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CSU instructor speaks out about low adjunct wages, inaccurate offer letter

When Colorado State University journalism instructor Chryss Cada opened her offer letter for the 2016-17 academic year, she could not believe it.

The letter began:

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We are pleased to offer you a part-time special 9-month appointment at the academic rank of special Instructor at Colorado State University at a starting 9-month salary of $40,120, plus benefits, and a start date of August 16, 2016.

“It was a huge moment for me to open that letter and think, ‘Wow, after 16 years of teaching, I’m going to make money so I don’t have to do all these other things to make money,’” Cada said.

But, when Cada got her first paycheck, her disbelief ended. Her salary was half of what the letter said; it was about $5,000 per semester per class, or $20,000 an academic year.

After seeing the discrepancy between salaries, she decided to speak out by sending an email to University officials titled “The worth of an adjunct.” In the email, she said that out of hundreds of contracts she has signed, she has never seen one where she would be getting paid half the amount written in the contract.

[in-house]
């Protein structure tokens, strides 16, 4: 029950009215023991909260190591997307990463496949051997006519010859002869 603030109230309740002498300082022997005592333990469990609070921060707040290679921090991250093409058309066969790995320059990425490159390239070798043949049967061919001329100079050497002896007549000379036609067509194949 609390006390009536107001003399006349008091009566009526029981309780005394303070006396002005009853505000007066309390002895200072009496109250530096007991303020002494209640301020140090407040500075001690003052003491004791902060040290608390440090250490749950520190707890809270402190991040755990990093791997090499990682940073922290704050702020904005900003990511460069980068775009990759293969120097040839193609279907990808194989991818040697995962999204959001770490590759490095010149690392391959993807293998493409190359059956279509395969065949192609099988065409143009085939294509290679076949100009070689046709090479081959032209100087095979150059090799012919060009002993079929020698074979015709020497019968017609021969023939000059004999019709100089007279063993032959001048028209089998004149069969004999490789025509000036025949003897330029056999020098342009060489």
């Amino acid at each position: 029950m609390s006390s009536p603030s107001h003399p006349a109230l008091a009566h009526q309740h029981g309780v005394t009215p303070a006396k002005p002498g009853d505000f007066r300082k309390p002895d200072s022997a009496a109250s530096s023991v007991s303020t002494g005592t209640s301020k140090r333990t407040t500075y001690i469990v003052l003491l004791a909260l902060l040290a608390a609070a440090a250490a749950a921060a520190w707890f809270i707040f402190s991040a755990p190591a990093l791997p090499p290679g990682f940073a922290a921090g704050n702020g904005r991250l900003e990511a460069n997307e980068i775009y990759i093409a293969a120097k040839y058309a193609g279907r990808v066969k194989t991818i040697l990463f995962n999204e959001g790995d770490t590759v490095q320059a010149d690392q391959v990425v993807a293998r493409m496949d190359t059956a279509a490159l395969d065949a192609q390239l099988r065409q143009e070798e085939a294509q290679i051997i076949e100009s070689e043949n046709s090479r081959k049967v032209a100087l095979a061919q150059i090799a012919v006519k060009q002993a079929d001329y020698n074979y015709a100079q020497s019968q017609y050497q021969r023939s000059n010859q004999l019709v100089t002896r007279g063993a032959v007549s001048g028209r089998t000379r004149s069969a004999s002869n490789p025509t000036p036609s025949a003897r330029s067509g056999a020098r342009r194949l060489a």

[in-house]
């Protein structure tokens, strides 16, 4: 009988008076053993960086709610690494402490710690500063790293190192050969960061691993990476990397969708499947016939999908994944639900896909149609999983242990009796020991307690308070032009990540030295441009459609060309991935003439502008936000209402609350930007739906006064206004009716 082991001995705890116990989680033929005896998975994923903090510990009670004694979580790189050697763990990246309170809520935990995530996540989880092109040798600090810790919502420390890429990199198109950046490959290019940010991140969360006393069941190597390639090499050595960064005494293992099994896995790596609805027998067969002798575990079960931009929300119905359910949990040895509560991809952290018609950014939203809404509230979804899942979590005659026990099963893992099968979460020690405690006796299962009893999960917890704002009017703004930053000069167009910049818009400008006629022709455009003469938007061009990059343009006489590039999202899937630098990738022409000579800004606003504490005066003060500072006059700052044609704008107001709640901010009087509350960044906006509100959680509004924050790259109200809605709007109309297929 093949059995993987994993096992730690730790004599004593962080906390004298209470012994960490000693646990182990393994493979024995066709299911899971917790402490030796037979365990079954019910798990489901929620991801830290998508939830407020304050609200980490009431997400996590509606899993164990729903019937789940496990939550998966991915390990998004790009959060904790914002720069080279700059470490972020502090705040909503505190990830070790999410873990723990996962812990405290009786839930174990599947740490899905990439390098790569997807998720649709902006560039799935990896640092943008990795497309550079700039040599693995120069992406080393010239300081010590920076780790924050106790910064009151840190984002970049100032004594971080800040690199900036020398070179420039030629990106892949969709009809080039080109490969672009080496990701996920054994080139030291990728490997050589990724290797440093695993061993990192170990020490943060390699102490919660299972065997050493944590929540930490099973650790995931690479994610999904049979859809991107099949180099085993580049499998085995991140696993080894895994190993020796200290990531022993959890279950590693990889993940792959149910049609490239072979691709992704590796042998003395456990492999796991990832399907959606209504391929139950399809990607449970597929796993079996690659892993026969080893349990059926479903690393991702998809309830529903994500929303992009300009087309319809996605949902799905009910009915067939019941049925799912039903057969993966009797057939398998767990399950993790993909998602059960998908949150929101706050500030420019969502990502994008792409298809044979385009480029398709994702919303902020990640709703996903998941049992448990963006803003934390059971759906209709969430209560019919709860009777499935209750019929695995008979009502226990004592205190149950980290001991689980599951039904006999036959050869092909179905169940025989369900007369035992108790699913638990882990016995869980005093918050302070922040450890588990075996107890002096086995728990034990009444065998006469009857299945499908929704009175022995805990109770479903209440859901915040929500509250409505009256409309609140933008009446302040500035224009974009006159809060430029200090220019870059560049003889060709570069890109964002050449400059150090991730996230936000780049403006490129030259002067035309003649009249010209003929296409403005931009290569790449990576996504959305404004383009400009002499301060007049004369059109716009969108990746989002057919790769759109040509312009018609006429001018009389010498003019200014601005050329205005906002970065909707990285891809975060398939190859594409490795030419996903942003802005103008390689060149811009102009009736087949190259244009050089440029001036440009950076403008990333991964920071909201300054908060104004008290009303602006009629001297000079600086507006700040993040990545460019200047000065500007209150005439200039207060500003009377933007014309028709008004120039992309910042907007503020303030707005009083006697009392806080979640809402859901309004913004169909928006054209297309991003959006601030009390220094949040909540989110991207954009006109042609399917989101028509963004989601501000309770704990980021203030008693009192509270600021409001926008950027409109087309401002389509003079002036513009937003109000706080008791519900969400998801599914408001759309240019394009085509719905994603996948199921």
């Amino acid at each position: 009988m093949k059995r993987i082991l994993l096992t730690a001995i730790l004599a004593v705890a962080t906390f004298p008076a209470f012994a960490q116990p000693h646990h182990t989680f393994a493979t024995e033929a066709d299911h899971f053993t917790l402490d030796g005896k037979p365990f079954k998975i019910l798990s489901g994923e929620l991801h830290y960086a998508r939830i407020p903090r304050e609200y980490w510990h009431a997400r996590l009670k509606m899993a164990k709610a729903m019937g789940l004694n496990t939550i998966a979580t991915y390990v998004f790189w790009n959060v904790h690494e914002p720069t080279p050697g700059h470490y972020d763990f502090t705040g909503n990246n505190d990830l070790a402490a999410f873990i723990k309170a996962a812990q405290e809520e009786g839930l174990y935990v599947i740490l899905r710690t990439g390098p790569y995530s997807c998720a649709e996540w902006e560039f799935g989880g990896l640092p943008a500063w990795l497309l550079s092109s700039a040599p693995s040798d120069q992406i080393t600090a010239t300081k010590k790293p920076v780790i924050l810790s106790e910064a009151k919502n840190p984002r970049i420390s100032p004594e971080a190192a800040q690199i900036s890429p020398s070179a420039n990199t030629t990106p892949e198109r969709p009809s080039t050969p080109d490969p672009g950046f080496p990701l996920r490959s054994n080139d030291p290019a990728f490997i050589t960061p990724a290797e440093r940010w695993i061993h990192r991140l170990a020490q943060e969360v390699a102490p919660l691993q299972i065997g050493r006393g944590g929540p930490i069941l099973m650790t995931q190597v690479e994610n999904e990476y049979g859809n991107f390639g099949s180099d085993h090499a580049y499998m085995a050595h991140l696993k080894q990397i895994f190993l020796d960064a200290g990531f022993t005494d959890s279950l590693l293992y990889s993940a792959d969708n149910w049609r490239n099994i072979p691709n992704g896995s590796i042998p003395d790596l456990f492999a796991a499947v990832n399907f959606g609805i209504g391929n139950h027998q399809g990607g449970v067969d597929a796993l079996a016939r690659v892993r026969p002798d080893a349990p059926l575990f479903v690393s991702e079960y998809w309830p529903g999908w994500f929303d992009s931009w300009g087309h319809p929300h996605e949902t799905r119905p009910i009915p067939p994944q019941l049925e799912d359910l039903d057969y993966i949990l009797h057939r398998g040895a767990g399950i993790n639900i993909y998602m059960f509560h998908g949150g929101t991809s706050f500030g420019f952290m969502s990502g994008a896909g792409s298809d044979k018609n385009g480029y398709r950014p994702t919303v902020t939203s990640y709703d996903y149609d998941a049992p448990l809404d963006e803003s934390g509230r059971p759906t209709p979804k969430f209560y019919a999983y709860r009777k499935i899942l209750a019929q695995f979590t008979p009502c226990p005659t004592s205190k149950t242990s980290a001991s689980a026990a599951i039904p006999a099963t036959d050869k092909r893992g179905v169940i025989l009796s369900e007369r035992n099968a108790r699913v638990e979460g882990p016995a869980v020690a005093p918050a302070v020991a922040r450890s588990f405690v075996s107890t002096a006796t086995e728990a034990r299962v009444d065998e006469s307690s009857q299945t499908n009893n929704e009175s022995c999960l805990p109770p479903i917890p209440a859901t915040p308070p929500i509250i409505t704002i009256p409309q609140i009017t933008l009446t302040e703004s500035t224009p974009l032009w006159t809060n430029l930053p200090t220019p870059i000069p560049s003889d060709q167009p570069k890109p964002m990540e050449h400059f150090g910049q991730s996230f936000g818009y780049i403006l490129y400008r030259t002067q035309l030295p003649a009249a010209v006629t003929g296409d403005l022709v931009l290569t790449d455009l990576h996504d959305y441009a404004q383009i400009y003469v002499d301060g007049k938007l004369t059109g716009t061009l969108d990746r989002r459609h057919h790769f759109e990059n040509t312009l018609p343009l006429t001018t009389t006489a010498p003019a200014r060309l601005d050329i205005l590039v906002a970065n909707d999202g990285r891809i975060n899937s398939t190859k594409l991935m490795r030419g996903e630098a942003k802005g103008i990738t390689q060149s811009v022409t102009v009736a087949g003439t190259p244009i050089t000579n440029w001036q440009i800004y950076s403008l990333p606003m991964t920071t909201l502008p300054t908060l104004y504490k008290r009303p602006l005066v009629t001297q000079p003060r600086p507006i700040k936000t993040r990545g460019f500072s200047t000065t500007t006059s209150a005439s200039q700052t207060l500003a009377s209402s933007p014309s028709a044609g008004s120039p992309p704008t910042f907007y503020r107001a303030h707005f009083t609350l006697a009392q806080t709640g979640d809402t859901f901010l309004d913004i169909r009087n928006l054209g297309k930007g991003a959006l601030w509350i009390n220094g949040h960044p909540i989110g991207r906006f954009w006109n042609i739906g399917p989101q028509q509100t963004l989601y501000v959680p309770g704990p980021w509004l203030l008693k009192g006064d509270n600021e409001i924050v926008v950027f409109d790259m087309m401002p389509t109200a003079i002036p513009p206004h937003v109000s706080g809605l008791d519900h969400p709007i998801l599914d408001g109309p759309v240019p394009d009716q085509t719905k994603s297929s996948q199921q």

“I’ve gotten used to teaching as an act of charity, but then I got this year’s offer letter and believed it could be something more,” Cada wrote in the letter. “After a glimpse into that world, I’m finding it difficult to go back into a system that thrives on the unjust subservience of others.”

Cada posted a link to her letter on her blog on Twitter:

Cada did not know what the response of her email would be, but said it was apologetic.

Ben Withers, Dean of the College of Liberal arts sent an apologetic email response to Cada. The email said the salary listed on the letter was annualized based on a full-time teaching salary, which would be four classes per semester. Cada only teaches two classes per semester.

“I offer my apologies for the confusion you (Cada) describe so effectively in your email,” Withers wrote to Cada.

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Greg Luft, chair of the Journalism and Media Communication department said the offer letter was an error of omission.